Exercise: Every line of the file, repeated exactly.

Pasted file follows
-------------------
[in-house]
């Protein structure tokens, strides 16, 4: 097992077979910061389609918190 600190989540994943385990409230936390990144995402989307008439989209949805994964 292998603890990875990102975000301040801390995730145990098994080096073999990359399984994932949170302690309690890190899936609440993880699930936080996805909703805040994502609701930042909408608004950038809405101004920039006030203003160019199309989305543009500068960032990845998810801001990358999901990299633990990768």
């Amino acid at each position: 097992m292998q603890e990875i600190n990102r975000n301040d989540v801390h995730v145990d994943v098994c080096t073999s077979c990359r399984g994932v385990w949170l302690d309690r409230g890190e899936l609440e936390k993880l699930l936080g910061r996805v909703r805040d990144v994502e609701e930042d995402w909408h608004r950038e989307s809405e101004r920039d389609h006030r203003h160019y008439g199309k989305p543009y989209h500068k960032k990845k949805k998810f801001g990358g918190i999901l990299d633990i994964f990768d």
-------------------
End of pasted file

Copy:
[in-house]
């Protein structure tokens, strides 16, 4: 097992077979910061389609918190 600190989540994943385990409230936390990144995402989307008439989209949805994964 292998603890990875990102975000301040801390995730145990098994080096073999990359399984994932949170302690309690890190899936609440993880699930936080996805909703805040994502609701930042909408608004950038809405101004920039006030203003160019199309989305543009500068960032990845998810801001990358999901990299633990990768």
């Amino acid at each position: 097992m292998q603890e990875i600190n990102r975000n301040d989540v801390h995730v145990d994943v098994c080096t073999s077979c990359r399984g994932v385990w949170l302690d309690r409230g890190e899936l609440e936390k993880l699930l936080g910061r996805v909703r805040d990144v994502e609701e930042d995402w909408h608004r950038e989307s809405e101004r920039d389609h006030r203003h160019y008439g199309k989305p543009y989209h500068k960032k990845k949805k998810f801001g990358g918190i999901l990299d633990i994964f990768d």